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Etrian Odyssey Origins Collection Review

Etrian Odyssey Origins Collection

Developer: Atlus
Publisher: Sega
Platforms: Switch
Release Date: Available Now
Price: $79.99 – Available Here


As we move forward into new generations of gaming, audiences are becoming more demanding of getting their old favorites on new platforms. Being a DS/3DS favorite, the Etrian Odyssey franchise is no new exception to that rule, with many poking at Atlus over the years to see the original trilogy see a re-release on modern consoles. Etrian Odyssey Origins Collection is the answer to that, bringing a remastered treatment to each title, at a rather premium price. Is this trek worth the revisit? Let’s find out.


If I had to start with any warning of this franchise, it would be not to go into it wanting a deep, interesting story – as this set of titles mainly rely on gameplay. That doesn’t mean there isn’t a plot, however. In Etrian Odyssey HD, players simply set out to explore a mysterious place known as the Yggdrasil Labyrinth, located near Etria. The story is really just to keep going downward as new plot-points unfold, with a slightly interesting tale emerging as you progress. Etrian Odyssey II HD has the player set out with a set of explorers to go through this vast labyrinth yet again, with new areas, enemies, and so on along the way. Part III takes place in Armoroad, which hosts new locales as a great earthquake has opened up yet another labyrinth – begging to be explored yet again.

You get the idea? I can say as much as I love the Etrian games, they have never been something for their story, as the plot is simply to discover new faces and places by mapping into the unknown. There is a rich satisfaction to that in and of itself, and narrative takes a backseat as even after spending hours within each title yet again, I still feel rather disattached to any “main hero” or villain you would typically see in most RPGs.


Yes, this is where the heartbeat lies, as it really is all about exploring in a first-person perspective, equipping your squad for victory, and relying on your mapping tool to not get lost in the process. On the Nintendo DS versions of this trilogy, players had to rely on the bottom screen homing their map, where they would draw out locations and mark important areas so they could properly progress forward. All is mostly the same here, but the Switch is now implemented, making it mostly a one-screened affair.

I will admit, the thought of not having two screens seemed like it would making adventuring more cumbersome, but the platform seems to have been perfectly optimized, with players utilizing the touchscreen and button controls to map on the same screen as they progress and explore. Sure, it takes time to dive in and this game isn’t fancy on tutorials – so one will have to have patience while learning the control format, but I felt at home a lot quicker than expected, and many new options have been implemented to make this franchise more accessible to newcomers. Almost every part of your experience can be customized based on your own comfort, and for a Switch port, it is refreshing to see so much attention to detail that was added for these versions.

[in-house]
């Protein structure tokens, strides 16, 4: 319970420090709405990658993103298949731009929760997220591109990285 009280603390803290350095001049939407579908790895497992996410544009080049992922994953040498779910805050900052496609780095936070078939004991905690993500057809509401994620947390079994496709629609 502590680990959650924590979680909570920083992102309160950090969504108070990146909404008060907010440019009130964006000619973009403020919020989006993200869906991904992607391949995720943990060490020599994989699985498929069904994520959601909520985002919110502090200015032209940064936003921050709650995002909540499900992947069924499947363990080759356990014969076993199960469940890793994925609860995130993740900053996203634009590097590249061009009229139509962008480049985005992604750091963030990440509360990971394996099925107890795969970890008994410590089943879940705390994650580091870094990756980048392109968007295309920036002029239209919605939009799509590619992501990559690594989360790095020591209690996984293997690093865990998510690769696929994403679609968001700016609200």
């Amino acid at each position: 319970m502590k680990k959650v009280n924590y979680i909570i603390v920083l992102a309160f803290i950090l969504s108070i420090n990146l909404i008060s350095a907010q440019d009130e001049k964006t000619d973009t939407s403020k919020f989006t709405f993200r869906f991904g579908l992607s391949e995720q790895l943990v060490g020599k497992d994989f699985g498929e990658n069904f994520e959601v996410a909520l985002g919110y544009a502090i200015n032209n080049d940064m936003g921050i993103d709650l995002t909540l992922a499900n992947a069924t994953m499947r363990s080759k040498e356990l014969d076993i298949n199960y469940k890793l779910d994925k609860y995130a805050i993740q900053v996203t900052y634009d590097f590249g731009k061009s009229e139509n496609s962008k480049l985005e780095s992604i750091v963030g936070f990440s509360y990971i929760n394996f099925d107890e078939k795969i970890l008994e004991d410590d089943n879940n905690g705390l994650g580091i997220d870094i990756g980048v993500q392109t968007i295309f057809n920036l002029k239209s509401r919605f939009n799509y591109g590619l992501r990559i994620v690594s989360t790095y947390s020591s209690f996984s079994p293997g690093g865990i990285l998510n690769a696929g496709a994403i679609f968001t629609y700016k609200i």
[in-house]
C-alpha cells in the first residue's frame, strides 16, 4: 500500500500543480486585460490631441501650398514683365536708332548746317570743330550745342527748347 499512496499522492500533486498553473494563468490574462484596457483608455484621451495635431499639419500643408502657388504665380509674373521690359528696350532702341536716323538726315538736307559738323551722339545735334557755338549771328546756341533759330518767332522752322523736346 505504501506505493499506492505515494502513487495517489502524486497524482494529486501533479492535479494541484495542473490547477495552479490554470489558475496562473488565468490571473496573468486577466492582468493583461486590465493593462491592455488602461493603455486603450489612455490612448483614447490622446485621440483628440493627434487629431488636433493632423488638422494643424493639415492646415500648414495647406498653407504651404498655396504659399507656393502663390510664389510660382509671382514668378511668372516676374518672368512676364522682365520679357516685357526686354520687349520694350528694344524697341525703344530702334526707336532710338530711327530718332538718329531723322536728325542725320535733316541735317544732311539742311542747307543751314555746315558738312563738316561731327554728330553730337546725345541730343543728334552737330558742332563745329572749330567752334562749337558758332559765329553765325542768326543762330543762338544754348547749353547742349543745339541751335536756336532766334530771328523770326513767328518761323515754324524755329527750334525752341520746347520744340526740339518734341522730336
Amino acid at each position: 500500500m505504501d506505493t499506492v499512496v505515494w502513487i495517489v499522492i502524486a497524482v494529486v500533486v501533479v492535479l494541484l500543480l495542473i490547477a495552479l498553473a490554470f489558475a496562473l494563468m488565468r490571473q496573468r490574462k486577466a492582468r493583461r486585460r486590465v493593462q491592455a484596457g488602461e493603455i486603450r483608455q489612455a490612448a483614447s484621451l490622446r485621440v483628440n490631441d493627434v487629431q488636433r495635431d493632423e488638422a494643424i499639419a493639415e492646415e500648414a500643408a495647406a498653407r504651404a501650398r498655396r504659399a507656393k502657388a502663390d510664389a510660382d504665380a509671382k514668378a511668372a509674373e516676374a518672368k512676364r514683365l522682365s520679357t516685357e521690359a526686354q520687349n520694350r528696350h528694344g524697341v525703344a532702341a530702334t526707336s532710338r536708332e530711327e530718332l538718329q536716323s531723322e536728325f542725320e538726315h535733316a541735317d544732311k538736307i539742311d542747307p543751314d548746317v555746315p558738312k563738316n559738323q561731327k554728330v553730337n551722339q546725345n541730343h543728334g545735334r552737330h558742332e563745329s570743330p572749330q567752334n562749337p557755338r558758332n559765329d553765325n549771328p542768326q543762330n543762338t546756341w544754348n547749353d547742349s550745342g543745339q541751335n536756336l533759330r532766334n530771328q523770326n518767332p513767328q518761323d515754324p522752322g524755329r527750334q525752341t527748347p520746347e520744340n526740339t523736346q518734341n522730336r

Sometimes, more options can actually be a hindrance as auto-mapping and even viewing the world as fully explored are available, which can feel like a crutch, sitting there inches away, begging to be used. For a game that relies on its difficulty and the player’s own abilities to successfully map out the world, I don’t know if adding more ease in that way was something that should be available. It almost feels like you are erasing the point of the game. Sure, its always optional, but a very odd addition that kind of comes of as questionable for the overall package. Either way, all three titles can keep one going for hundreds of hours, and the satisfying combat choices and large focus on upgrades and leveling will keep one entertained, as this trilogy works great and is as addictive as ever before.


The art style is fantastic in all three Etrian titles as each have never looked better, with more crisp character models and better looking textures and environments, making this “HD” remake live up to its name. Like msot remakes, the text looks a bit out of place, but there are options to alter that, so most should be able to customize it further with a bit of work with the settings within the game.


The soundtracks are also fantastic, with wonderful tunes that capture a lot of dim atmosphere in order to give the player a sense of urgency and dread. I do think more work could have been added for voices at times as they can sound a bit bland, but alas, since story is not very important, most shouldn’t have any issues with what is offered within this package.


Etrian Odyssey Origins Collection is not for everyone, and that’s ok. This bundle was made for that niche audience that crave these unique titles, and Atlus did a great job optimizing them for a more modern experience. There is still a question of value as the price runs a bit on the high end, but those who are willing to make the plunge are sure to find value in the quality of life improvements found within each HD entry. I for one think we need more HD remakes done with this much care, as high price or not, the Etrian Odyssey franchise feels a lot safer in terms of preservation and future thanks to the release of this collection to the Switch.

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This collection may be priced at a premium level, but for Etrian Odyssey fans, you are sure to remember why this addictive formula is more than welcome on the Nintendo Switch.
This collection may be priced at a premium level, but for <i>Etrian Odyssey</i> fans, you are sure to remember why this addictive formula is more than welcome on the Nintendo Switch.Etrian Odyssey Origins Collection Review